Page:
2015 has been a big year for Pinterest. Early on, the platform announced that Promoted Pins would be made available to all US-based advertisers. Six months later, Buyable Pins were made available to selected brands and are still rolling out more widely (there are now more than 60 million Buyable Pins in circulation). Pinterest also highlighted data which underlined the rising position the platform holds as an eCommerce hub - a report from Millward Brown showed that 87% of Pinners have purchased a product because of Pinterest, while 93% of Pinners have used the platform to plan a future purchase. Research from Shopify showed that the average order value from Pinterest referral traffic was $58.95, compared to $55 for Facebook, and the platform also hit 100 million monthly users. While it doesn't generate the amount of attention and coverage that some of the other platforms do, the numbers clearly show that Pinterest is an increasingly important channel for a great many users, and a great opportunity for marketers for a wide range of topics.
But many businesses still don't quite know what to make of it. Unlike some of the other major platforms, the keys to Pinterest success seem more elusive, the elements less clear. While all social platforms are unique, Pinterest may be even moreso, particularly when you factor in the workings of 'Guided Search' for content discovery, which can help expand the life of a pin for months, even years - well beyond the average lifespan of a tweet (18 minutes) or Facebook post (3 hours).
To help with this, and to give brands a better understanding of the requirements and success factors behind Promoted Pins, Pinterest has today released a new guidebook and a set of videos to help brands understand the "ins and outs" of Pinterest ads. The new guide, available for free here, covers all the key elements of Pinterest advertising, including notes on creating and editing pins, tracking conversions and Promoted Pin optimization. It's a great guide, and a must-read for anyone looking to better utilize the platform - here are some of the highlights:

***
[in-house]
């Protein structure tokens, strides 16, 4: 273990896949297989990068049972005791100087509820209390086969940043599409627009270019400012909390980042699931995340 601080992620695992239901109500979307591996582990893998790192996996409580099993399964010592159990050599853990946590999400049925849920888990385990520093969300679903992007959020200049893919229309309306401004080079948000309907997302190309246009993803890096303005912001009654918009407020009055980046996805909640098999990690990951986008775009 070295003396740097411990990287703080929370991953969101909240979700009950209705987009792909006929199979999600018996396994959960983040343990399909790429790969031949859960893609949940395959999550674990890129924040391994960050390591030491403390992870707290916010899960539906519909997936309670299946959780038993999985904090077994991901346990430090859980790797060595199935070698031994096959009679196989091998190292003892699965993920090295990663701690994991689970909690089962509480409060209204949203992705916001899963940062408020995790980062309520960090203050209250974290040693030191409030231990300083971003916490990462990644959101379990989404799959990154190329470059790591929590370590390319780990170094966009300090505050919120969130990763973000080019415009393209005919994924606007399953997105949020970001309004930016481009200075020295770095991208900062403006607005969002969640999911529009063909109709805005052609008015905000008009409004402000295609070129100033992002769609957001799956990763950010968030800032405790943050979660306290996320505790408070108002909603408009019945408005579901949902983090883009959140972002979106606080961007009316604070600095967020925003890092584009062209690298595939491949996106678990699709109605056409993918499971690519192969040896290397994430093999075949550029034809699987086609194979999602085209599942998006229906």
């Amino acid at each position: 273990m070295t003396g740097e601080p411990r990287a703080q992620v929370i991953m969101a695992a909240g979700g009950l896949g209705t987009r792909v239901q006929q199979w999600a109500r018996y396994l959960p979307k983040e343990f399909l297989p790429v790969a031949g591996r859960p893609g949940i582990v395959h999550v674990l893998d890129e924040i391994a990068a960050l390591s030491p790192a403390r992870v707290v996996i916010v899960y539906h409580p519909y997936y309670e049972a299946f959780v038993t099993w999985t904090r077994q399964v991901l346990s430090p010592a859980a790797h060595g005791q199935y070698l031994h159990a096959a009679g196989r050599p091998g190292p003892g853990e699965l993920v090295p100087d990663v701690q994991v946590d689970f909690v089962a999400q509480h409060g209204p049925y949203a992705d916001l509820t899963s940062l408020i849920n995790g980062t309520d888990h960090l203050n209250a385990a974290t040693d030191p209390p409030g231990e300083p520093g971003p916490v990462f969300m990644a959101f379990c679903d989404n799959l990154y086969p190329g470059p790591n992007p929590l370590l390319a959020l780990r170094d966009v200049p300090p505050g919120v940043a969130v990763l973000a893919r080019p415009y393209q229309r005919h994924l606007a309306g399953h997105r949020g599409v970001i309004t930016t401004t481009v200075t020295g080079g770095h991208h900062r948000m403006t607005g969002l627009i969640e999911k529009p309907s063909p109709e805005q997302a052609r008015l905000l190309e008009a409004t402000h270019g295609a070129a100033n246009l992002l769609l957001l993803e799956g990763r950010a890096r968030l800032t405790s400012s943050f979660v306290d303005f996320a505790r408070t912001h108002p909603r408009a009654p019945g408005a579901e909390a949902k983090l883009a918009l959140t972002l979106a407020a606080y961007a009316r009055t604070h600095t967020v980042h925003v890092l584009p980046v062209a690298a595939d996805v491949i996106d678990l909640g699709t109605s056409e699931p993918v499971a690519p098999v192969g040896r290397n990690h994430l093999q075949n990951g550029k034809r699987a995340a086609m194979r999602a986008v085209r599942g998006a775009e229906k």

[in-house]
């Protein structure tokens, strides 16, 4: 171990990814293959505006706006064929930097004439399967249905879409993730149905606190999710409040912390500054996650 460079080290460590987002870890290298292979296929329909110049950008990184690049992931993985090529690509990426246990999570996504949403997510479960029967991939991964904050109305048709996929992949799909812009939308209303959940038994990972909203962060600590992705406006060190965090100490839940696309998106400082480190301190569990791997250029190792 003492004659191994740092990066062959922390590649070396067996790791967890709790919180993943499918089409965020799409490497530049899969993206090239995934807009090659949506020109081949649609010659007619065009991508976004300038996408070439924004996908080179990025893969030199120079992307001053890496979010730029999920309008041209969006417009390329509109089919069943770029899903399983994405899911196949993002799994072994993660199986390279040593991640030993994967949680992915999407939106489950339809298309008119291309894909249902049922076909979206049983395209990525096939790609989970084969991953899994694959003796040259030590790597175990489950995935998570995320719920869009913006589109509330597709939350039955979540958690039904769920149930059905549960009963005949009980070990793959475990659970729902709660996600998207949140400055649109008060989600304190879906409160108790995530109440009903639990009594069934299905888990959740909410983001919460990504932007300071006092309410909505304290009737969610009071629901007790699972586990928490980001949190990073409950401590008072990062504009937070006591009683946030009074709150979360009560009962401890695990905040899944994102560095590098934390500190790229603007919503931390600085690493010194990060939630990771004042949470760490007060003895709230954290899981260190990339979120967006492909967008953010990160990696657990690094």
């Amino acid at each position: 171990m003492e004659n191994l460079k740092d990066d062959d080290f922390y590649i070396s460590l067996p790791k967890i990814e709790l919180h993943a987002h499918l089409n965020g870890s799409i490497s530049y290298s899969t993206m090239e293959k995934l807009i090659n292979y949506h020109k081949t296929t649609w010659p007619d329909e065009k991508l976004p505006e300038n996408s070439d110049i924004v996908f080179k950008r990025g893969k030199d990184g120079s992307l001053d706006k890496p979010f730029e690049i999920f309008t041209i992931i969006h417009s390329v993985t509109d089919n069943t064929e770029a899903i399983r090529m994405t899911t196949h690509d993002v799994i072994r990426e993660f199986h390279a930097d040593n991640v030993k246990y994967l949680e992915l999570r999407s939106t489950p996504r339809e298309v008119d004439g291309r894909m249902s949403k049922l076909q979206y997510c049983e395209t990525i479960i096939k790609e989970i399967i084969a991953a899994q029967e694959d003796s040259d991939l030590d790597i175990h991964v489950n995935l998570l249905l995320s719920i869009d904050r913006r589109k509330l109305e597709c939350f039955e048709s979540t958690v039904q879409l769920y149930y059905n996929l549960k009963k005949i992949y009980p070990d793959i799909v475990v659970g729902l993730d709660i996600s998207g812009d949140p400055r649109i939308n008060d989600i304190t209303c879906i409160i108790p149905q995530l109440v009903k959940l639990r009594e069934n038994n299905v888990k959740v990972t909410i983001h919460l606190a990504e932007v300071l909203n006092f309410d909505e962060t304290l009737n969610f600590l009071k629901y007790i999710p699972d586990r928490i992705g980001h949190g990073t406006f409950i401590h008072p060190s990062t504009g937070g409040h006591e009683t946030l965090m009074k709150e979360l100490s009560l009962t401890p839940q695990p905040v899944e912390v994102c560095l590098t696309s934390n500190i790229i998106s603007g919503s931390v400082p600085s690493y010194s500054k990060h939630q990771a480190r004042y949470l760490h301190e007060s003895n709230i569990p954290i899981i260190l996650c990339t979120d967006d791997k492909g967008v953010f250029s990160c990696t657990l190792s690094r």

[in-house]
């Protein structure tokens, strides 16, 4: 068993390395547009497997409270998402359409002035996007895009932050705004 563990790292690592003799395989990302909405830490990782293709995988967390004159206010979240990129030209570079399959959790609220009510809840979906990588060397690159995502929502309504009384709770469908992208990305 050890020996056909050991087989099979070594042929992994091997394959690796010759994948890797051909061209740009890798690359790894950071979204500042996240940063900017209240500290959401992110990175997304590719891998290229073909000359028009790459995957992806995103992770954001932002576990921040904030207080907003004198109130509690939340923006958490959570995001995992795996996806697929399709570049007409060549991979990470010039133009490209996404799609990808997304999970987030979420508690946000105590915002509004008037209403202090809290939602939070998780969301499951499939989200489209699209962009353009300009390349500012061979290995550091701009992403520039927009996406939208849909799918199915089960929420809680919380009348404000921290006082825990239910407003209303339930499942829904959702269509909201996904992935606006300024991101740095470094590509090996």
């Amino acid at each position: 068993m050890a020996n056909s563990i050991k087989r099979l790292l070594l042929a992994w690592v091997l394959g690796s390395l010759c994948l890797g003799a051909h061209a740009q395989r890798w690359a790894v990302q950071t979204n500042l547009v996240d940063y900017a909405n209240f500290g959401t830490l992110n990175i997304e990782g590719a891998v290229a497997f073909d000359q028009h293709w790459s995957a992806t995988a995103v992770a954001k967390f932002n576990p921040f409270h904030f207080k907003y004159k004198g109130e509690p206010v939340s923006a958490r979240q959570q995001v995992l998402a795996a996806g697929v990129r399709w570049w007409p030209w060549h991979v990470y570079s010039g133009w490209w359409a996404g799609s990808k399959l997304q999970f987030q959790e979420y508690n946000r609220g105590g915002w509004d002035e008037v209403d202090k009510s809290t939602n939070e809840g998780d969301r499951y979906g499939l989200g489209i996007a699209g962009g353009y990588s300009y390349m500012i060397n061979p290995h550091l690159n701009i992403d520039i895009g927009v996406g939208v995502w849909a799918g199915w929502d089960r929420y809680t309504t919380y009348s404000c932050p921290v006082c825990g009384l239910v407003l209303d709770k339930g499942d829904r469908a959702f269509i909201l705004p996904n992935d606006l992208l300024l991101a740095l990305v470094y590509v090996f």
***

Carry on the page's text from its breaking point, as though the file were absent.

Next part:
Creation and Targeting
The guide first sets out the key elements required in setting up and establishing your Promoted Pin campaign, including selection of campaign goals, which pin to promote and targeting.
Once you've set up your Promoted Pin and clicked 'Save', your pin will be reviewed by Pinterest to ensure it aligns with Pinterest's ad policies - Pinterest notes that the most common reasons ads are rejected in this process are:
These are important notes, especially because they vary from what some would expect. The note on hashtags is of particular relevance, as many users are unclear on whether hashtags expand reach on Pinterest or not (this may be because the most similar social platform, Instagram, is all about hashtags and hashtag targeting).
The guide also outlines how to edit Promoted Pins and set up your billing process.
There are three activities which can be used to track conversions from Pinterest:
- Clicks - When someone on Pinterest clicks your Pin and goes to your site (leaving Pinterest)
- Repins + close-ups - When someone repins your Pin or clicks to see it close-up (staying on Pinterest)
- Views - When somebody sees your Pin on a Pinterest feed
The new guide demonstrates how businesses can set up the conversion tag, with detail on each element of the process and how you can add the relevant code to your site.
Reporting and Optimization
And the last part of the guide looks at Pinterest's reporting and analytics tools which provide an overview of total engagement and effectiveness of your Promoted Pin campaigns.
It's a comprehensive and engaging guide that will no doubt help brands better understand the how and why of Promoted Pins, and how to use the tools available to improve performance and maximize response.
The new Pinterest 'Guide to Ads Manager' is available here and worth checking out for anyone considering Pinterest ads.
And if you don't have access to Promoted Pins yet, but want to get them as soon as you can, you can sign up to the waitlist.